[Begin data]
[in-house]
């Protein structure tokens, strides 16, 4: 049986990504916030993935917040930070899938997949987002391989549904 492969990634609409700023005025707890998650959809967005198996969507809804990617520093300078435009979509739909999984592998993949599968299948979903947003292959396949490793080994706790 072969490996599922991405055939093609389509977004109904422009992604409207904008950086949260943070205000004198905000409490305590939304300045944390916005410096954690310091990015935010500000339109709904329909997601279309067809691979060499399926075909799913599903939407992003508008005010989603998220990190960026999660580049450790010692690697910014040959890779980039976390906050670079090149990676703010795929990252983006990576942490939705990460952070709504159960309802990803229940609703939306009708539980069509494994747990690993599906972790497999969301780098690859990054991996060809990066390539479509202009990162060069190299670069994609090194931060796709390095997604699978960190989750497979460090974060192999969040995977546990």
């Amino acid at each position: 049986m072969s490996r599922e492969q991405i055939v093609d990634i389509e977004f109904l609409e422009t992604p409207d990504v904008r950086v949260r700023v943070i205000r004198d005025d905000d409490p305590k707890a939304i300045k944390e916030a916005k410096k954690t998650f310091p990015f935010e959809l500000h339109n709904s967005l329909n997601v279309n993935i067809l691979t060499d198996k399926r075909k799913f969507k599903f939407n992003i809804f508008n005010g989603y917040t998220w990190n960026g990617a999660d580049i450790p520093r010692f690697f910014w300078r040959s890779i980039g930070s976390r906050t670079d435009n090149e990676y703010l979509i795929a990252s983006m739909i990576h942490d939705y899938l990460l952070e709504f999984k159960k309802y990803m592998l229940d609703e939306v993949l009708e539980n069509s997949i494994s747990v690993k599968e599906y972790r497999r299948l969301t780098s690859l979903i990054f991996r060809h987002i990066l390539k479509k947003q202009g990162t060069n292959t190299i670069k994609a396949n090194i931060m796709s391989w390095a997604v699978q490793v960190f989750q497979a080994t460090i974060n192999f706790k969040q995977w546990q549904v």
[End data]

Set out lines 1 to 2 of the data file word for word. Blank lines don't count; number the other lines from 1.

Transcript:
[in-house]
């Protein structure tokens, strides 16, 4: 049986990504916030993935917040930070899938997949987002391989549904 492969990634609409700023005025707890998650959809967005198996969507809804990617520093300078435009979509739909999984592998993949599968299948979903947003292959396949490793080994706790 072969490996599922991405055939093609389509977004109904422009992604409207904008950086949260943070205000004198905000409490305590939304300045944390916005410096954690310091990015935010500000339109709904329909997601279309067809691979060499399926075909799913599903939407992003508008005010989603998220990190960026999660580049450790010692690697910014040959890779980039976390906050670079090149990676703010795929990252983006990576942490939705990460952070709504159960309802990803229940609703939306009708539980069509494994747990690993599906972790497999969301780098690859990054991996060809990066390539479509202009990162060069190299670069994609090194931060796709390095997604699978960190989750497979460090974060192999969040995977546990």